President Obama's budget of tax hikes to pay for massive new spending programs is a "trend toward socialism" that will stifle a creative free market, the top Republican on the Senate Finance Committee said in an interview Monday.
Sen. Charles Grassley, Iowa Republican, also criticized the new president for going back on campaign promises to run an open and transparent government, citing Mr. Obama's use of a presidential "signing statement" on the recent stimulus law unilaterally cutting back protections for federal whistleblowers.
"I'm just telling you a president who said he was going to be the most transparent president, the most open president ought to stick with it," Mr. Grassley told reporters and editors at The Washington Times. The signing statement was "completely contrary to what he said in the campaign."
While saying he was open to working with the new president on key agenda items such as health care, the five-term conservative lawmaker directly attacked Mr. Obama on a number of fronts, from his handling of the economic crisis and relations with Congress to taking time to predict the winners of the college basketball tournament live on national television.
"We should just be asking the president to not be a showman, to be on ["Tonight Show host Jay] Leno or other things that detract from what he's doing, like bracketing the NCAA game. Those are distractions," he said.
Asked if the Democratic Party should be renamed the "Democratic-Socialist Party" given Mr. Obama's budget plans, Mr. Grassley said, "It would probably be harmful to rename the party, but it wouldn't be harmful to say there's a big trend toward socialism with this budget."
He said the federal taxes under Mr. Obama's blueprint would move from 18 percent of the economy -- the historic average of the past 40 years -- to over 22 percent in 2009, with massive deficits predicted for at least another decade, according to the latest Congressional Budget Office projections.
"Whenever the government does more, there's less for the private sector, that's a movement toward socialism," Mr. Grassley said.
The low-key Iowan grew particularly exercised over Mr. Obama's March 10 signing statement which came after candidate Barack Obama had severely criticized such statements under President Bush.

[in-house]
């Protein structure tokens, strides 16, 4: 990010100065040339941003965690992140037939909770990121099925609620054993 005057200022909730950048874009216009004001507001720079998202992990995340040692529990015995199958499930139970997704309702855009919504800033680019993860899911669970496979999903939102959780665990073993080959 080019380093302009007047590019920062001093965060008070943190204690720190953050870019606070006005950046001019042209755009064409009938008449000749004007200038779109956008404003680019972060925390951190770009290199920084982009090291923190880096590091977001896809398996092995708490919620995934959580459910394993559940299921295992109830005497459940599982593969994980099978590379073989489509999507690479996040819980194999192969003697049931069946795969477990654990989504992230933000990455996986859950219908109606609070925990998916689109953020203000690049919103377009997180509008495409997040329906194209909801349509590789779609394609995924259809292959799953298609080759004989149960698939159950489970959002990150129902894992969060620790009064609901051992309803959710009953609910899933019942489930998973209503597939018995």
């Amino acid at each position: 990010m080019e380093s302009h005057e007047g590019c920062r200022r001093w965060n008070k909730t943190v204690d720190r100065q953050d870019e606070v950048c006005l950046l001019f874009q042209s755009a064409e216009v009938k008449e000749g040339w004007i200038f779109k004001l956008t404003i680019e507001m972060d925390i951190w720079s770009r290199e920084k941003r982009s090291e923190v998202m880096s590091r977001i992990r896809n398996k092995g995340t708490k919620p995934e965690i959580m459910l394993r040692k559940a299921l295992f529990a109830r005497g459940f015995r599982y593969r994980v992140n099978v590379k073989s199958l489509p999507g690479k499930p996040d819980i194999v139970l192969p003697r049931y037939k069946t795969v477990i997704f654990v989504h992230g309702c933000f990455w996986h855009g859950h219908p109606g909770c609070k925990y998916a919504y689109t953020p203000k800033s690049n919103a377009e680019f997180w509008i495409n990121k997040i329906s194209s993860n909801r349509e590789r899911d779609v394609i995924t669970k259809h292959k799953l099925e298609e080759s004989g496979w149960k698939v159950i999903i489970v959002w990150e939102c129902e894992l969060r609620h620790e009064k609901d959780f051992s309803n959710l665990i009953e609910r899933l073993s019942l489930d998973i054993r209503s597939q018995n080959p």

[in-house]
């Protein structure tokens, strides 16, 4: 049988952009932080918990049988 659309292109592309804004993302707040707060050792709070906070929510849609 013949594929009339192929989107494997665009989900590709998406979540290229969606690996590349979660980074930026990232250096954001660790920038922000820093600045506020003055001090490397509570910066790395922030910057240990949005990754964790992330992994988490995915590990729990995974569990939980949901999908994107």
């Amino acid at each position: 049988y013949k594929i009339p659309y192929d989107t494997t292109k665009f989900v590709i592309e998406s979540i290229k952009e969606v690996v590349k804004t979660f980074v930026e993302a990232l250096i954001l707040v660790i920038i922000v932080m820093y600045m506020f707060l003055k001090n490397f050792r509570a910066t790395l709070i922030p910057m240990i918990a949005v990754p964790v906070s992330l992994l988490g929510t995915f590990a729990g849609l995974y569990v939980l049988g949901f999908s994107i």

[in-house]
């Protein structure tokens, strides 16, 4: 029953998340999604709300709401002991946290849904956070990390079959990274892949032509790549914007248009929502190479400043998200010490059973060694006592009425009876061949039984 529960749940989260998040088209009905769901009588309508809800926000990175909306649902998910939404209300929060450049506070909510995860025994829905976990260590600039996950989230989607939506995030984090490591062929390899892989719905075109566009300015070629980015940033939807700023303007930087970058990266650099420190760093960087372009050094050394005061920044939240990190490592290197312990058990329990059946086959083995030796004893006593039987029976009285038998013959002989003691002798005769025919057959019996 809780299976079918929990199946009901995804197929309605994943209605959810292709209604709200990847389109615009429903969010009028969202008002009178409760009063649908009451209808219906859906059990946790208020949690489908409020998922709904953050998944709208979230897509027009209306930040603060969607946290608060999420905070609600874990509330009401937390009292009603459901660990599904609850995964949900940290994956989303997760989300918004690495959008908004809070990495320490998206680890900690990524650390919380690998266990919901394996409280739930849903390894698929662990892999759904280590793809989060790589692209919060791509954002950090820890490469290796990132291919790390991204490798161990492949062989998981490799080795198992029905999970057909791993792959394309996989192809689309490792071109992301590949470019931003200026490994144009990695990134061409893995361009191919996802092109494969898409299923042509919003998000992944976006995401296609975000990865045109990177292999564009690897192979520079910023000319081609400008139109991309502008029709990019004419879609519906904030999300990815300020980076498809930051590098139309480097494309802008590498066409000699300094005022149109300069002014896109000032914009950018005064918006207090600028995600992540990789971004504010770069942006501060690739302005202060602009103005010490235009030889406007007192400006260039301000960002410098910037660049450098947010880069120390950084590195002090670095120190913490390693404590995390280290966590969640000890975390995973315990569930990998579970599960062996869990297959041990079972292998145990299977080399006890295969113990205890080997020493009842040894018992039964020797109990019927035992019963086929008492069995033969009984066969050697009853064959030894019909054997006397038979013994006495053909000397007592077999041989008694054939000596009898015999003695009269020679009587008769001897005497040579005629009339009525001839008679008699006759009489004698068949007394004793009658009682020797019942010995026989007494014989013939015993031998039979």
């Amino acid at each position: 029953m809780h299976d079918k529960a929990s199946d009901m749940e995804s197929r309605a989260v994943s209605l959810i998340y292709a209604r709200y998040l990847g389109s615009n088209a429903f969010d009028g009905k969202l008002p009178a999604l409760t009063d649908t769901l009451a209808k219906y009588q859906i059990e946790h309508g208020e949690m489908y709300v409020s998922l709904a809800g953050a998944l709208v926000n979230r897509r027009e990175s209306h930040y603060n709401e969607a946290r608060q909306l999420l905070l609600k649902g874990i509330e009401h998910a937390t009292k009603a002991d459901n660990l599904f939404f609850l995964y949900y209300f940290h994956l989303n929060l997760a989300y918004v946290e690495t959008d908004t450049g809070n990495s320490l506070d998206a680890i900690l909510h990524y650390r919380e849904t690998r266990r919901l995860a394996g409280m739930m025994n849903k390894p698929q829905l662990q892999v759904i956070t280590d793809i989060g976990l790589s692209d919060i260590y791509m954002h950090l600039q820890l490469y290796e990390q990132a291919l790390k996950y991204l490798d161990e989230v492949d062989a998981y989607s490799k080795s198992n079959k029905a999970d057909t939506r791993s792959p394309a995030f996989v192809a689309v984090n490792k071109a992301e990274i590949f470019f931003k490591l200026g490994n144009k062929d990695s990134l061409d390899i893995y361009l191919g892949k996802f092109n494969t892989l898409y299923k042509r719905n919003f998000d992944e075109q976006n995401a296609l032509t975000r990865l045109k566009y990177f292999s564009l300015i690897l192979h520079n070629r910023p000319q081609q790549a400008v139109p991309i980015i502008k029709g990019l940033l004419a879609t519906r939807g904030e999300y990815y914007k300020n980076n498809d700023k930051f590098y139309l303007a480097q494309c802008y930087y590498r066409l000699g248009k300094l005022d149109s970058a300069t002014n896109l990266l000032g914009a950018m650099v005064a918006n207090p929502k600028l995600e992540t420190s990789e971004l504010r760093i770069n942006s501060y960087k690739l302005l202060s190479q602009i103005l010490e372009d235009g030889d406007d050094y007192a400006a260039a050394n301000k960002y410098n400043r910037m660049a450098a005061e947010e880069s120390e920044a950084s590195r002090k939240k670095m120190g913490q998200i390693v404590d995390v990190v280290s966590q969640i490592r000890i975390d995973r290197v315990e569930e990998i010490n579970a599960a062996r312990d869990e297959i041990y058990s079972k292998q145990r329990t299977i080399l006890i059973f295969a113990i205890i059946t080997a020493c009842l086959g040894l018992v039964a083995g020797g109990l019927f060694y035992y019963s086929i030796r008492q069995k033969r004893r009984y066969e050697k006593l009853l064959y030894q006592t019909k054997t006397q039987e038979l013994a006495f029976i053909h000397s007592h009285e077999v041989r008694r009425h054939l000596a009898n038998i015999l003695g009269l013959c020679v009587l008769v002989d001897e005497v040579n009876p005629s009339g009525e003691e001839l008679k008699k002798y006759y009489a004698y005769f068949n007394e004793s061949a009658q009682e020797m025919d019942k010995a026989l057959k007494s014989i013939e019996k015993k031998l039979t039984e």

Mr. Obama expressed reservations over a whistleblower protection provision that Mr. Grassley has long championed.
Mr. Obama's reservation came on a "rider" to the stimulus bill that had been routinely included on spending bills for more than a decade.
"I do not interpret this provision to detract from my authority to direct the heads of executive departments to supervise, control and correct employees' communications with the Congress in cases where such communications would be unlawful or would reveal information that is properly privileged or otherwise confidential," Mr. Obama wrote.
Said Mr. Grassley, "There's an institutional disease within the executive branch of government under any president that says, 'We're going to drag our feet on anything Congress wants to know.'"
He vowed to continue his constitutional oversight role of the executive branch, saying he preferred to wage the fight "battle by battle rather than war by war."
"But this business of what he said in the signing statement, it's almost war," he said.
The senator said he had not received a response from Mr. Obama to a letter he wrote complaining about the whistleblower signing statement.
"We've heard nothing," he said. "I don't know if he's backtracking or whether he's just legitimately so busy with the economy that he doesn't have time to consider what I have to say."
Mr. Grassley also revealed he is rallying support in the Senate for a three-year budget spending freeze to rein in the federal deficit and show taxpayers Washington was capable of living within its means in times of economic sacrifice.
"It would be a way of showing the conservatism of our fiscal policy," he said.
Mr. Grassley also faulted Mr. Obama for overloading the legislative circuits too early in his term, pushing for health care, energy and education reform even as he confronts a deep recession and a banking crisis.
Mr. Grassley contended that President Franklin Delano Roosevelt in his famous first "100 Days" in 1933 concentrated less on legislative achievements than on restoring confidence in the country's economic future.